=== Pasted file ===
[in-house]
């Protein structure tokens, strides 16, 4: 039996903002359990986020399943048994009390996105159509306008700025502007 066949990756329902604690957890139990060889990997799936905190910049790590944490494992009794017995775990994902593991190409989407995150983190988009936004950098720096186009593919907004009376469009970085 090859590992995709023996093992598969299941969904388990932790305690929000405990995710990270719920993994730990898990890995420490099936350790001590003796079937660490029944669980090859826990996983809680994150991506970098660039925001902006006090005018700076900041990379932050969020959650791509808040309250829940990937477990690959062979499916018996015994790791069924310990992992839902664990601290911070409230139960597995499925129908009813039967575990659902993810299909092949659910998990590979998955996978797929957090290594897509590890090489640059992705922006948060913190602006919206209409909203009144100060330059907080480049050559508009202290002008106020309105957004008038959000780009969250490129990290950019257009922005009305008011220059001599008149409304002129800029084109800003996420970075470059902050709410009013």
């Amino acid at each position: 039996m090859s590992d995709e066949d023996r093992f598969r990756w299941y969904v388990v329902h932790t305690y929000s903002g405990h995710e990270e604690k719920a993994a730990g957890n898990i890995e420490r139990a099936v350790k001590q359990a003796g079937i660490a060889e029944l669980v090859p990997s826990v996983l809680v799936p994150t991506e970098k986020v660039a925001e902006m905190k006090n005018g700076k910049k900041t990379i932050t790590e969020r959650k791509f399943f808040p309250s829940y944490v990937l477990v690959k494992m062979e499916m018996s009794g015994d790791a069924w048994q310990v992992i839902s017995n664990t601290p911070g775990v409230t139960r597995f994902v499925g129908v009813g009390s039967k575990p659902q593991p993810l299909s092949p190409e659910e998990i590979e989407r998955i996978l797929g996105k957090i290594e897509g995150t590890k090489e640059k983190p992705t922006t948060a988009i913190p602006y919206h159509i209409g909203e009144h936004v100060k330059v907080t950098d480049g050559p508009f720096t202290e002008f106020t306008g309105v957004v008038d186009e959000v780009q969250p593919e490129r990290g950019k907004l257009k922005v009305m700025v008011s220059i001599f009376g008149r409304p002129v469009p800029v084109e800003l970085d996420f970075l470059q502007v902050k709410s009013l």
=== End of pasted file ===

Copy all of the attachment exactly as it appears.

[in-house]
């Protein structure tokens, strides 16, 4: 039996903002359990986020399943048994009390996105159509306008700025502007 066949990756329902604690957890139990060889990997799936905190910049790590944490494992009794017995775990994902593991190409989407995150983190988009936004950098720096186009593919907004009376469009970085 090859590992995709023996093992598969299941969904388990932790305690929000405990995710990270719920993994730990898990890995420490099936350790001590003796079937660490029944669980090859826990996983809680994150991506970098660039925001902006006090005018700076900041990379932050969020959650791509808040309250829940990937477990690959062979499916018996015994790791069924310990992992839902664990601290911070409230139960597995499925129908009813039967575990659902993810299909092949659910998990590979998955996978797929957090290594897509590890090489640059992705922006948060913190602006919206209409909203009144100060330059907080480049050559508009202290002008106020309105957004008038959000780009969250490129990290950019257009922005009305008011220059001599008149409304002129800029084109800003996420970075470059902050709410009013």
């Amino acid at each position: 039996m090859s590992d995709e066949d023996r093992f598969r990756w299941y969904v388990v329902h932790t305690y929000s903002g405990h995710e990270e604690k719920a993994a730990g957890n898990i890995e420490r139990a099936v350790k001590q359990a003796g079937i660490a060889e029944l669980v090859p990997s826990v996983l809680v799936p994150t991506e970098k986020v660039a925001e902006m905190k006090n005018g700076k910049k900041t990379i932050t790590e969020r959650k791509f399943f808040p309250s829940y944490v990937l477990v690959k494992m062979e499916m018996s009794g015994d790791a069924w048994q310990v992992i839902s017995n664990t601290p911070g775990v409230t139960r597995f994902v499925g129908v009813g009390s039967k575990p659902q593991p993810l299909s092949p190409e659910e998990i590979e989407r998955i996978l797929g996105k957090i290594e897509g995150t590890k090489e640059k983190p992705t922006t948060a988009i913190p602006y919206h159509i209409g909203e009144h936004v100060k330059v907080t950098d480049g050559p508009f720096t202290e002008f106020t306008g309105v957004v008038d186009e959000v780009q969250p593919e490129r990290g950019k907004l257009k922005v009305m700025v008011s220059i001599f009376g008149r409304p002129v469009p800029v084109e800003l970085d996420f970075l470059q502007v902050k709410s009013l």